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NIST standardized 5 elliptic curves (P-192, P-224, P-256, P-384, P-521) for prime fields. When I looked into openssl, these curves are named as prime192v1, secp224r1, prime256v1, secp384r1, secp521r1. Is there any reason why the name convention was different for different curves?

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The good thing about standards is that there are so many to choose from.

The P-192, P-224, P-256, P-384 and P-521 names come from the FIPS DSS (Latest version of which is FIPS 186-4):

https://nvlpubs.nist.gov/nistpubs/FIPS/NIST.FIPS.186-4.pdf

The secp224r1, secp384r1 and secp521r1 names come from SEC2:

https://www.secg.org/sec2-v2.pdf

The prime192v1 and prime256v1 names come from RFC3279:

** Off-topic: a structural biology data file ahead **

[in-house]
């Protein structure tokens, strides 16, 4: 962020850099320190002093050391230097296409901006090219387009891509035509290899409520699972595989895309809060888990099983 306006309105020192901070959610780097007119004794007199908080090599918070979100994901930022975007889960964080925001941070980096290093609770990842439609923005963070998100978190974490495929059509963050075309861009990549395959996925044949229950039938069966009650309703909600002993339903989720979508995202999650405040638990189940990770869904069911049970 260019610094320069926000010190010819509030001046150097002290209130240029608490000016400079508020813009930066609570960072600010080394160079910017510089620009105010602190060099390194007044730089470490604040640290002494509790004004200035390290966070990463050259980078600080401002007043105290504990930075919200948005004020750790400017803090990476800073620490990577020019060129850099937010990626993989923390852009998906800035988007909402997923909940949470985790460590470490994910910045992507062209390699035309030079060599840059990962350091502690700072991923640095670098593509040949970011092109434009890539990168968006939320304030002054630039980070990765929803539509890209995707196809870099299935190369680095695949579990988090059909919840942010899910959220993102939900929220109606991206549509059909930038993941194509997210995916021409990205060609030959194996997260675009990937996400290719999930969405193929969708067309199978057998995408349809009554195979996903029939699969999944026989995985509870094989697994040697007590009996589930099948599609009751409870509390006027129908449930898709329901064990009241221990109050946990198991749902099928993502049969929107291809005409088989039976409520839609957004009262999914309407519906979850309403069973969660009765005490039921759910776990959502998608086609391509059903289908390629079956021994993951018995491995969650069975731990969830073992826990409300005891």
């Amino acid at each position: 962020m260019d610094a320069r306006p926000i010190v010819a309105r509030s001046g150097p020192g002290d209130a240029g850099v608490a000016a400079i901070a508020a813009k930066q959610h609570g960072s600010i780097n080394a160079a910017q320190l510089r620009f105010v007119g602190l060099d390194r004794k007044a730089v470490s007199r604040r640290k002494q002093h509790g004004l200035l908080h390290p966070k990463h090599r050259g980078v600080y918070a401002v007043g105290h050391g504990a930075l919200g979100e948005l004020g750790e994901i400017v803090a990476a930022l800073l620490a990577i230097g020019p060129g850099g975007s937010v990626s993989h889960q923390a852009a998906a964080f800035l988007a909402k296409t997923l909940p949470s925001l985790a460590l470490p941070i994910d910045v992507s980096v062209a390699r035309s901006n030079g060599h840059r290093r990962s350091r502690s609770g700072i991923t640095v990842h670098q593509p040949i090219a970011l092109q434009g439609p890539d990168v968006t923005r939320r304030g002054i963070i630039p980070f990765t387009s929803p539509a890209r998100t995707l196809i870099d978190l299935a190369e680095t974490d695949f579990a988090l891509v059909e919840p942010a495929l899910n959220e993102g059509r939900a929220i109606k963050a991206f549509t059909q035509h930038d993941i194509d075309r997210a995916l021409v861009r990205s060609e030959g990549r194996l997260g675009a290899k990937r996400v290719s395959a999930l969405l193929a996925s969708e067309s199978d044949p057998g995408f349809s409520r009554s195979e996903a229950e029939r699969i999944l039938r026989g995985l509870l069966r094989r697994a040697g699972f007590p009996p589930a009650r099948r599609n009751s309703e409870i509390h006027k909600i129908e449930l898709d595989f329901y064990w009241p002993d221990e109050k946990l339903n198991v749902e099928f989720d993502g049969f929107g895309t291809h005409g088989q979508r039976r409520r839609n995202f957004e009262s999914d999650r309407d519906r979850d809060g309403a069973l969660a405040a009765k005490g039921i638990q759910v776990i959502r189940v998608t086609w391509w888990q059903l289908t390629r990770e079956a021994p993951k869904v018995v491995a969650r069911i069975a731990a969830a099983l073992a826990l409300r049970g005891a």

https://www.ietf.org/rfc/rfc3279.txt

They're all the same curves though.

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  • $\begingroup$ So, did NIST pick 3 curves from SEC2 and 2 curves from an RFC and standardized them as P-XXX curves? $\endgroup$ – satya May 30 at 16:38
  • $\begingroup$ Well there's also another standard: X9.62 which at least some of these curves appear in. The FIPS standard is based on X9,.62. It's not clear to me what the origin of the other NIST curves are but they seem to predate the earliest versions of the SEC document I could find as well as the RFC. So my guess is its more the other way around...i.e. SEC and the RFC taking the NIST curves and giving them a different name. $\endgroup$ – Matt Caswell May 30 at 22:46

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